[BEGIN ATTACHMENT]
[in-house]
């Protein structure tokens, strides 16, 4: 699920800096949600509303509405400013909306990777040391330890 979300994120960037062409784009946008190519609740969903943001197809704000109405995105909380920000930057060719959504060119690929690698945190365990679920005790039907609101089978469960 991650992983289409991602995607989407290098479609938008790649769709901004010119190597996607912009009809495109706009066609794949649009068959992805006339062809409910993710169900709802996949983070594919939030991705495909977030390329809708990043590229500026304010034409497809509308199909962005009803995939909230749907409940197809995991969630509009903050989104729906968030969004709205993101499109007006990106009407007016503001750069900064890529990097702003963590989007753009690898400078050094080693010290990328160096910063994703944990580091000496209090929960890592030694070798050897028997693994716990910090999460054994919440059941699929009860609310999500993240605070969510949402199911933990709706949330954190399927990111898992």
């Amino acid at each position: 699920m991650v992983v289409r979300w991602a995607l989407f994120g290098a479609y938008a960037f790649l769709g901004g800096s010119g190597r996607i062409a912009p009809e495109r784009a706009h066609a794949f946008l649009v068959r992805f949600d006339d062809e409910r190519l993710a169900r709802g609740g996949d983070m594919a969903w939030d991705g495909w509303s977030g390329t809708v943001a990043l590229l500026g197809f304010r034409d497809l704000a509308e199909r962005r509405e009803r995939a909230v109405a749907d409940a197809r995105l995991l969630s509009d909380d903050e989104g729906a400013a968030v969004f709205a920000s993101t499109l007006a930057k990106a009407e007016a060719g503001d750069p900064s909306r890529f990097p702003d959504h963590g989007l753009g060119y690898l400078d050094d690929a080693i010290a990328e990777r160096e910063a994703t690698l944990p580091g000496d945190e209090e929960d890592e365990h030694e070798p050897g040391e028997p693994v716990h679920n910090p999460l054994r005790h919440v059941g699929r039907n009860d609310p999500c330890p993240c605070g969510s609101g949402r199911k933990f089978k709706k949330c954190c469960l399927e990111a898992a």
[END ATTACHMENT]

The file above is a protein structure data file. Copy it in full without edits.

[in-house]
């Protein structure tokens, strides 16, 4: 699920800096949600509303509405400013909306990777040391330890 979300994120960037062409784009946008190519609740969903943001197809704000109405995105909380920000930057060719959504060119690929690698945190365990679920005790039907609101089978469960 991650992983289409991602995607989407290098479609938008790649769709901004010119190597996607912009009809495109706009066609794949649009068959992805006339062809409910993710169900709802996949983070594919939030991705495909977030390329809708990043590229500026304010034409497809509308199909962005009803995939909230749907409940197809995991969630509009903050989104729906968030969004709205993101499109007006990106009407007016503001750069900064890529990097702003963590989007753009690898400078050094080693010290990328160096910063994703944990580091000496209090929960890592030694070798050897028997693994716990910090999460054994919440059941699929009860609310999500993240605070969510949402199911933990709706949330954190399927990111898992």
């Amino acid at each position: 699920m991650v992983v289409r979300w991602a995607l989407f994120g290098a479609y938008a960037f790649l769709g901004g800096s010119g190597r996607i062409a912009p009809e495109r784009a706009h066609a794949f946008l649009v068959r992805f949600d006339d062809e409910r190519l993710a169900r709802g609740g996949d983070m594919a969903w939030d991705g495909w509303s977030g390329t809708v943001a990043l590229l500026g197809f304010r034409d497809l704000a509308e199909r962005r509405e009803r995939a909230v109405a749907d409940a197809r995105l995991l969630s509009d909380d903050e989104g729906a400013a968030v969004f709205a920000s993101t499109l007006a930057k990106a009407e007016a060719g503001d750069p900064s909306r890529f990097p702003d959504h963590g989007l753009g060119y690898l400078d050094d690929a080693i010290a990328e990777r160096e910063a994703t690698l944990p580091g000496d945190e209090e929960d890592e365990h030694e070798p050897g040391e028997p693994v716990h679920n910090p999460l054994r005790h919440v059941g699929r039907n009860d609310p999500c330890p993240c605070g969510s609101g949402r199911k933990f089978k709706k949330c954190c469960l399927e990111a898992a």